I'd like to play with the Rust language on Ubuntu, but there don't seem to be any packages. Did I miss it or is there some problem?
On ubuntu 16.04 you can use official apt package without install any other ppa repository.
sudo apt install rustc
... and don't forget
sudo apt install cargo
... but the versions are not really updated: (August 2016)
rustc 1.7.0 and
cargo 0.8.0. Unfortunally cargo is not compatible with IDEA rust plugin... I used the script pointed in Rust Documentation.
1I haven't worked with Rust yet, but I've got good experiences with tools that manage multiple installations in other languages: rbenv for Ruby, nvm for Node.js and so on. rustup.rs seems to be something similar for Rust. You should be able to use the current versions of Rust and Cargo with it, independently of what is packaged for Ubuntu. Dec 8, 2016 at 2:30
cargowill be installed too!– Amir FoMay 4, 2020 at 16:50
Tried this on Ubuntu 20.04, and while it installs it, I can't seem to figure out where to find rustup– eri0oJul 21, 2020 at 1:05
Jonathon Fernyhough has a PPA (personal package archive) where he provides unofficial nightly and versioned builds of rust, but it does require libstdc++ 6.x (Xenial uses 5.4.0). With Yakkety you can install Rust 1.10 from the universe repository, and 1.13 with Zesty.
Rust can be installed from this PPA by running the following, as well as llvm which is now needed:
sudo add-apt-repository ppa:jonathonf/rustlang (accept to add llvm) sudo apt-get update sudo apt-get install rustc
Alternatively different backport ppas like
rustlang-test can be substituted instead of
rustlang to get a the latest unstable code or a particular version.
3That PPA seems to not be update at the moment (March 2016) - the current stable version should be 1.7, but the latest stable version in the PPA is 1.4. Mar 3, 2016 at 22:14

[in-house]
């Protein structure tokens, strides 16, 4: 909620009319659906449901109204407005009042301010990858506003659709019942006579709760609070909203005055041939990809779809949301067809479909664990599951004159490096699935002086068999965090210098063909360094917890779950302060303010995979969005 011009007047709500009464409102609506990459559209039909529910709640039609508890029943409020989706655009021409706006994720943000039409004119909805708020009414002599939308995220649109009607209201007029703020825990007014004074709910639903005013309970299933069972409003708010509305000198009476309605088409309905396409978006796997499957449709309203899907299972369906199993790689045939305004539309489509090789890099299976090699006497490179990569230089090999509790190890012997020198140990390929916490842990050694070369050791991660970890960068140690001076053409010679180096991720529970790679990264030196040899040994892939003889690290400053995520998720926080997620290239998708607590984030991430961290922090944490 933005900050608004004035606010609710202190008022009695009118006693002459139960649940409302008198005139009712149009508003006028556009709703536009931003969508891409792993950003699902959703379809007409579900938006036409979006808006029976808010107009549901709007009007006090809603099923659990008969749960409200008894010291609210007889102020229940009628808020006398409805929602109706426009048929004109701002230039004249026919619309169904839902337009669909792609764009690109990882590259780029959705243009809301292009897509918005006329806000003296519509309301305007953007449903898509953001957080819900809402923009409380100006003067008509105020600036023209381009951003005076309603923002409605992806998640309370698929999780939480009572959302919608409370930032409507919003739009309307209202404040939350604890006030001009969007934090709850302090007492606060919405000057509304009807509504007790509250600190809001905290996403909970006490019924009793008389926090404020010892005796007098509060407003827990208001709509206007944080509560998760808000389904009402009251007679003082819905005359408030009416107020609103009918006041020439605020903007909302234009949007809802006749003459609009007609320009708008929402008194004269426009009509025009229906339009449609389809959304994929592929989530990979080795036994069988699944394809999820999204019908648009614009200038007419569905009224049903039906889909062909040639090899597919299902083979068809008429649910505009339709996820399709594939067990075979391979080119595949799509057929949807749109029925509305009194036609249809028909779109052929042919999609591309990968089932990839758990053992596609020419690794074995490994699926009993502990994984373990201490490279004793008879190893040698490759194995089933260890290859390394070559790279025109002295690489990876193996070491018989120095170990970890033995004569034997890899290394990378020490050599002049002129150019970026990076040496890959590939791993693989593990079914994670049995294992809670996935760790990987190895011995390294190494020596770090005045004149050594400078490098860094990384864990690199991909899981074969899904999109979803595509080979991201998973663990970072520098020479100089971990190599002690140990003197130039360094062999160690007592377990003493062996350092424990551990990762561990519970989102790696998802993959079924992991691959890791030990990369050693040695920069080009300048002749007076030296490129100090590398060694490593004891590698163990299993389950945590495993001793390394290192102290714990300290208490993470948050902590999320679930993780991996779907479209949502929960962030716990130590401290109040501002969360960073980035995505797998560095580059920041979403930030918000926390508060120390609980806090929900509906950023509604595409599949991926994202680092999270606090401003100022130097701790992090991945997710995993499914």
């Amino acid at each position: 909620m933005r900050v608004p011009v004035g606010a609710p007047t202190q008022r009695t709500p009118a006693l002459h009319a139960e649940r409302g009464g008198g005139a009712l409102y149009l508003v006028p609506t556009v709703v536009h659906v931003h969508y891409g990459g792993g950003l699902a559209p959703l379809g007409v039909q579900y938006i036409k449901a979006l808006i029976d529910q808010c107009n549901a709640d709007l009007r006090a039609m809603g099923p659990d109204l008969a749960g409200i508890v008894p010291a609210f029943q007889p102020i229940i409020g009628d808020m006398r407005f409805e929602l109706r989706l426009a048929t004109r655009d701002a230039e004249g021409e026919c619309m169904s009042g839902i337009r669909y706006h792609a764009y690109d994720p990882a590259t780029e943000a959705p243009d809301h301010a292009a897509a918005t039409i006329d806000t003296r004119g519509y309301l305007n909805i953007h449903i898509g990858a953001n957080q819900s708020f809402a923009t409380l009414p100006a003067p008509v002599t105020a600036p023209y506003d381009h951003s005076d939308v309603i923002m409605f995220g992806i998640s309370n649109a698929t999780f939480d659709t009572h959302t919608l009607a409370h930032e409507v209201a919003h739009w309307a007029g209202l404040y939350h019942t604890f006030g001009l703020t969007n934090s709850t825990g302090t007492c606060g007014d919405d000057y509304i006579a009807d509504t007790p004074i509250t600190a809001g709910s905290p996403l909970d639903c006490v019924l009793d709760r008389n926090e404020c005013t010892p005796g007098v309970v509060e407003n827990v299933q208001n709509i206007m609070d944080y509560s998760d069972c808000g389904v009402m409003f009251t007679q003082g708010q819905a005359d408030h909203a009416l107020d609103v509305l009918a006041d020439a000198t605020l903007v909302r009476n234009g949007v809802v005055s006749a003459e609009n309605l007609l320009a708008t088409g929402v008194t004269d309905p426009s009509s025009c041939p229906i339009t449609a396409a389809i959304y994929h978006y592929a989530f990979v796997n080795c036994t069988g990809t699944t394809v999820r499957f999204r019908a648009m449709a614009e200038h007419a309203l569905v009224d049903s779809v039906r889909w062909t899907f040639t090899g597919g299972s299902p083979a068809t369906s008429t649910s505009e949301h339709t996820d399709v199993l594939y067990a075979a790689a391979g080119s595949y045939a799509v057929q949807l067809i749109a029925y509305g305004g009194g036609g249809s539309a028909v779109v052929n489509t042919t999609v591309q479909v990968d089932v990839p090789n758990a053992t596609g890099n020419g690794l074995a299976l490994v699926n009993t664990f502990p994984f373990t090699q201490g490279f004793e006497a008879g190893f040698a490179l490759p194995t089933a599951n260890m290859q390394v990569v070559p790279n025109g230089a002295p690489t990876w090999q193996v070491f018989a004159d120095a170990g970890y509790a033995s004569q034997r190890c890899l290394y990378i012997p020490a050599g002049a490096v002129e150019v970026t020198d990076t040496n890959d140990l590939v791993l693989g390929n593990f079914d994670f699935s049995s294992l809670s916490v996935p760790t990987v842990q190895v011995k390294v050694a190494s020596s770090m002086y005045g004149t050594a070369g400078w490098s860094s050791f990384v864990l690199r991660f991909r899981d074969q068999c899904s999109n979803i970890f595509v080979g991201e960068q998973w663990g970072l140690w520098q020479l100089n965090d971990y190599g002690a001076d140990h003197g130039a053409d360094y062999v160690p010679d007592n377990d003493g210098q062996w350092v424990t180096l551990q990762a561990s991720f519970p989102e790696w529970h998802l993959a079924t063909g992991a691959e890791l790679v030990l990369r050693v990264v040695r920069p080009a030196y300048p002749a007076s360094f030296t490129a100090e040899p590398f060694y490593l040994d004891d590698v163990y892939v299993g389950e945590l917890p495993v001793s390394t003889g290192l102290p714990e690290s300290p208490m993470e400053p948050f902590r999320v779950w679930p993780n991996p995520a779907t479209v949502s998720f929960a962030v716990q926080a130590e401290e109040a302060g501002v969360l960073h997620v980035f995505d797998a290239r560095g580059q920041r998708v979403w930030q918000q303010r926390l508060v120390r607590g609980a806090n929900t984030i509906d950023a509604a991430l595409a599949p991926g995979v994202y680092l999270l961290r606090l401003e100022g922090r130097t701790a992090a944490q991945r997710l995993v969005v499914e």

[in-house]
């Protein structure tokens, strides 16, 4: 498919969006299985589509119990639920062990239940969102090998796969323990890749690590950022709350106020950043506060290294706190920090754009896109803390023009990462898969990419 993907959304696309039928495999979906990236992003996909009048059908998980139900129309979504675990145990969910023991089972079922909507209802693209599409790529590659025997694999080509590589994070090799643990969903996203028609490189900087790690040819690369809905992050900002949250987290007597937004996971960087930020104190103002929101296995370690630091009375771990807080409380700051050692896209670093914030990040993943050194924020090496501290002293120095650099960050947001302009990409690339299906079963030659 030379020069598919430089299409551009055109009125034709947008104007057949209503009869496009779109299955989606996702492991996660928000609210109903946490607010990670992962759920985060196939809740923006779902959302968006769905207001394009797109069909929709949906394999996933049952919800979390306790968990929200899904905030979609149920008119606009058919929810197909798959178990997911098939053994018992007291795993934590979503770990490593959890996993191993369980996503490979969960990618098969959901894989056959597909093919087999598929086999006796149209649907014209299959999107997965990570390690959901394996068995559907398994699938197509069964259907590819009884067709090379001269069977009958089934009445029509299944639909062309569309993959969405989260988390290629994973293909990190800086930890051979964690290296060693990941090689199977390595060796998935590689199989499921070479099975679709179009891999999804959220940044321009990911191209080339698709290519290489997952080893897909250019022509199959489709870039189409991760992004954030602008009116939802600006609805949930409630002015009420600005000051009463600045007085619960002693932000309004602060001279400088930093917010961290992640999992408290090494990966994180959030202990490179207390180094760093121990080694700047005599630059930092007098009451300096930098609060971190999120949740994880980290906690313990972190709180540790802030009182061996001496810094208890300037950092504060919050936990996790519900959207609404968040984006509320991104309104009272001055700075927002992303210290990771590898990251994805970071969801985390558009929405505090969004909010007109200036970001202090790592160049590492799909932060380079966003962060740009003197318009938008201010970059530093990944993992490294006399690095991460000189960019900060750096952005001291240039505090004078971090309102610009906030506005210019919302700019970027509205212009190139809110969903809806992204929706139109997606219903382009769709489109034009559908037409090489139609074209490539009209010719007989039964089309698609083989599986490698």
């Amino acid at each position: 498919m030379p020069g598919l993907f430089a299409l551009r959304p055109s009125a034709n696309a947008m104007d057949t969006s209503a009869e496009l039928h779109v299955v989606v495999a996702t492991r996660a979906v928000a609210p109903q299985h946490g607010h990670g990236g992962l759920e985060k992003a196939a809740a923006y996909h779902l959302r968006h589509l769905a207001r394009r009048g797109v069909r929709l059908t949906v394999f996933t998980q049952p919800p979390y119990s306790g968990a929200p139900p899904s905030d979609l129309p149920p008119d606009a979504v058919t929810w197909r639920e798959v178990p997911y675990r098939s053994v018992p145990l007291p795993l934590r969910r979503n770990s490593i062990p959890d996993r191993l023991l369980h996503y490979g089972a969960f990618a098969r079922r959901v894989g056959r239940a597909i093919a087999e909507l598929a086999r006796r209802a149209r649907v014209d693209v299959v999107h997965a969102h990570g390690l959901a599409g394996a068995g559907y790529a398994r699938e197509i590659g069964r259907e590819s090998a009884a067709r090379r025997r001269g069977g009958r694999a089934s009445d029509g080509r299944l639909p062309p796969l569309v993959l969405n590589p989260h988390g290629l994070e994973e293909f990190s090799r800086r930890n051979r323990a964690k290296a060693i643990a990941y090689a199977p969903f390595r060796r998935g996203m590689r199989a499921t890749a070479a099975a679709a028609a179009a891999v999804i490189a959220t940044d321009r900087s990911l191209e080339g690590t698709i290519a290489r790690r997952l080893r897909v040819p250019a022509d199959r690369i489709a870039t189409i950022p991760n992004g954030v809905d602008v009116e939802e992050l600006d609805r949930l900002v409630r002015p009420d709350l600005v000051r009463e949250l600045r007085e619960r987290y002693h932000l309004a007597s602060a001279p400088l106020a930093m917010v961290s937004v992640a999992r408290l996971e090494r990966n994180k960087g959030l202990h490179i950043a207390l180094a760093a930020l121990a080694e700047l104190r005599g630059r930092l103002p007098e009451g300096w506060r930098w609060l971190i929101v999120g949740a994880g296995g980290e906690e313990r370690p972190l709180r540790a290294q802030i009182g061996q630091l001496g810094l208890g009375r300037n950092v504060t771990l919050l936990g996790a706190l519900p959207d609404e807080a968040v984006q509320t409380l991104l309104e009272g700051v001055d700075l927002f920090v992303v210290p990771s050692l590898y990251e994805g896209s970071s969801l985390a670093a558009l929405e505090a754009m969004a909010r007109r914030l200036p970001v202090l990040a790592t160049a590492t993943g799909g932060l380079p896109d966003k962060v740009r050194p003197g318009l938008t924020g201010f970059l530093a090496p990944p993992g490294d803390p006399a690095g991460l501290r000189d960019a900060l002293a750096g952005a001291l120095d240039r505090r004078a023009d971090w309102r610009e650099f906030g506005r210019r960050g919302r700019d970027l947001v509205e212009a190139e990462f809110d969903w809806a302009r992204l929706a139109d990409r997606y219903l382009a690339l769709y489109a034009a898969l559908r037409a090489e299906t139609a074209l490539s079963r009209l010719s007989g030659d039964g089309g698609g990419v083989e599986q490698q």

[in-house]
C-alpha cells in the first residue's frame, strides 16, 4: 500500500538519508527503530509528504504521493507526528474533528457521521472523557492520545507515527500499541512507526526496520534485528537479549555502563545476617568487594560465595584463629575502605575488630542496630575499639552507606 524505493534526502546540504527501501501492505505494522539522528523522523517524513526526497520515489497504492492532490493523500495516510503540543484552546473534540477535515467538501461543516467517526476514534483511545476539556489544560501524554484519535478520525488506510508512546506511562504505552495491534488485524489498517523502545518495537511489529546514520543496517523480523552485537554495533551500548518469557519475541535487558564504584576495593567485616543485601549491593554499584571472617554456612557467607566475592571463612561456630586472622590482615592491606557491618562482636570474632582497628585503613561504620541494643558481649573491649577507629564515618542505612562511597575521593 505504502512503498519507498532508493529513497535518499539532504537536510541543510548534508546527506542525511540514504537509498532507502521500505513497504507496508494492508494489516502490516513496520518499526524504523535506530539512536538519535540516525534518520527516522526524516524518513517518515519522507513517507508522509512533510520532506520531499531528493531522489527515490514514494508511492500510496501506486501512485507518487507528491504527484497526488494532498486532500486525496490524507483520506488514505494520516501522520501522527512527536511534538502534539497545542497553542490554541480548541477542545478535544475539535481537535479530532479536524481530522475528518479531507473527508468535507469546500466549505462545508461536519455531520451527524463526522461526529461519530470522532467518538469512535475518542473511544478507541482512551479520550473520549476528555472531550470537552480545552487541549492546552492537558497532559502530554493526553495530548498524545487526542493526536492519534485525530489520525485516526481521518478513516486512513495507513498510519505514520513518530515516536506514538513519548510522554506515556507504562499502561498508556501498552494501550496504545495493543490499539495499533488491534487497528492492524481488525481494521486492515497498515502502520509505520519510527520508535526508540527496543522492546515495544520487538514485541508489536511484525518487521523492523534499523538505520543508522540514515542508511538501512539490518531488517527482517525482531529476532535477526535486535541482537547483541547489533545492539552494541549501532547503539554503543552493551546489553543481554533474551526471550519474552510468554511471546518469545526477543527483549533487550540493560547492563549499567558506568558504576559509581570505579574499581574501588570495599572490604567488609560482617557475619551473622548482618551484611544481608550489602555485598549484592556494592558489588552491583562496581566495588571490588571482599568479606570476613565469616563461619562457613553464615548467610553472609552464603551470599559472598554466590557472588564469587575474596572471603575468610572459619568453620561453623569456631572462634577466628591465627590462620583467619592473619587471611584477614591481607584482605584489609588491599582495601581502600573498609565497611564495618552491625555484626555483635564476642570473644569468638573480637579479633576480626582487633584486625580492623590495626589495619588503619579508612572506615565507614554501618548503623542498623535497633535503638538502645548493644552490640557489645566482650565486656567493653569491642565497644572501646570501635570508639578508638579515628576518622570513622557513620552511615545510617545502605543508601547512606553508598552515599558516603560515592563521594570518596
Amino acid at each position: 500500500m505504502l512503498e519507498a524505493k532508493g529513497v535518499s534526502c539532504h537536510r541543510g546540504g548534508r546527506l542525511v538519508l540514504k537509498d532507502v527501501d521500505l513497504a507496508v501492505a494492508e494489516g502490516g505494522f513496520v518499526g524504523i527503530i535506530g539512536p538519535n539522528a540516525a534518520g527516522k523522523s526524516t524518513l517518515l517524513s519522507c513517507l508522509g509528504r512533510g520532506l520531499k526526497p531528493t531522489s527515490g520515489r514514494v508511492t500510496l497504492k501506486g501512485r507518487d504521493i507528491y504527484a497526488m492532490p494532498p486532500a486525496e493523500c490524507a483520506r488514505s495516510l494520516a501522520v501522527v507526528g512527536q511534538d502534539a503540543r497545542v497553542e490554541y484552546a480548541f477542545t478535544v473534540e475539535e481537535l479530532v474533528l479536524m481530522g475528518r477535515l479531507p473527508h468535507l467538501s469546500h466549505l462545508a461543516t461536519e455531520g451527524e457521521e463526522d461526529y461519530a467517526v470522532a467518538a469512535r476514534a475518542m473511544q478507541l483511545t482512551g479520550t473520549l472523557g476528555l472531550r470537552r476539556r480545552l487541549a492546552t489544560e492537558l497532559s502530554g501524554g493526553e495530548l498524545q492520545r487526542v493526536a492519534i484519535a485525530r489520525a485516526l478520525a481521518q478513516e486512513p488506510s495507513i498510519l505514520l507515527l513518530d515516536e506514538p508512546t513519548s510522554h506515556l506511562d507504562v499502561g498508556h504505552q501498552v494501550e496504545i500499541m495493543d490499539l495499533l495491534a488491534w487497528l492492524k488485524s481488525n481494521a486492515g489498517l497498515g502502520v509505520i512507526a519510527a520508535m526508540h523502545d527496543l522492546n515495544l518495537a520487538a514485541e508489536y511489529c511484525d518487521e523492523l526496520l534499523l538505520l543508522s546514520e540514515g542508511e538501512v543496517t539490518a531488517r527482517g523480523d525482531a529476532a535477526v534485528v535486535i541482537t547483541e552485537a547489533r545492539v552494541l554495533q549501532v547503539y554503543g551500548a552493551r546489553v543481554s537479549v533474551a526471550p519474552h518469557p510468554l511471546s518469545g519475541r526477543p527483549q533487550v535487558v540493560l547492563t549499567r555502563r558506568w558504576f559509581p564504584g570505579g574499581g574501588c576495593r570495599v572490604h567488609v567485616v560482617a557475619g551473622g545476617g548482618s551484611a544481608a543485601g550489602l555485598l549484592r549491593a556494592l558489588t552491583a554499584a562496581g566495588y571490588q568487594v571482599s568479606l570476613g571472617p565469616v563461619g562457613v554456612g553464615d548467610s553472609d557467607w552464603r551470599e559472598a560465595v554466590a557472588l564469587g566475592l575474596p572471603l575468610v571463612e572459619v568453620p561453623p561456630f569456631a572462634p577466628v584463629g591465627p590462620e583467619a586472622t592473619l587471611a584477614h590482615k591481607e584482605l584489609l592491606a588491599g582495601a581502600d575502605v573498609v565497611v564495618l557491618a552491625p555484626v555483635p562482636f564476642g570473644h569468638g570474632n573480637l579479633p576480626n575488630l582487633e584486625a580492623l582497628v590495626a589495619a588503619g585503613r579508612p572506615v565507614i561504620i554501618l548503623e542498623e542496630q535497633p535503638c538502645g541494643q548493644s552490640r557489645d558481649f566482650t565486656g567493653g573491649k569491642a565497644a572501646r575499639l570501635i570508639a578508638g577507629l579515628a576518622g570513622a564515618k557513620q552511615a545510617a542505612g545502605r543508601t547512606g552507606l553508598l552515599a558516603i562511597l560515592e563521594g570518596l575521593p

1It turns out it is still updated, though possibly lagging behind - currently (May 2016) 1.7 is provided. May 7, 2016 at 11:56
3The PPA seems to have been removed now (weblink is dead,
sudo add-apt-repository ppa:hansjorg/rustdoes not work any more). Aug 21, 2016 at 14:12
1That PPA now states "You should probably just use rustup."– DanielMar 19, 2017 at 14:40
This answer is old
I see there is a Debian prospective package bug 689207 still open. There are initial packages but it's not ready to be in the distribution. There is also a Debian wiki page about the packaging effort.
It alludes to the fact that Rust's compiler is written in Rust so the bootstrapping process is strange, so perhaps that's why it's not packaged yet.
There are some issues in upstream Rust that make it hard to package. Bootstrapping is apparently not a catastrophic problem as packagers can start from a binary snapshot.
Updated May 2016: Happily, rustc is now in Debian testing, so should be in Ubuntu within a year or so.
3The link to the Wiki is dead, and I can't find a related page to where that same content may have migrated. This page is relevant: wiki.debian.org/Teams/RustPackaging/Bootstrap.– sehNov 13, 2014 at 17:24
2Now that Rust 1.0 has been released, the objection that we would need to continually update the snapshot is no longer relevant. There is in fact a package in unstable: tracker.debian.org/pkg/rustc– gmathtJun 15, 2015 at 5:52
Rust as of 1.10 can bootstrap from an official release not a nightly build which should remove another impediment to packaging.– poolieAug 15, 2016 at 16:41
the Debian bug is now closed and archived.– KornelJan 13, 2017 at 1:48
This answer doesn't seem relevant to 20.04– eri0oJul 21, 2020 at 1:11
I might be too late in commenting here but I found that using https://rustup.rs/ was easier. Here is what I ran in terminal to have rust installed on my Ubuntu subsystem for Windows 10:
curl https://sh.rustup.rs -sSf | sh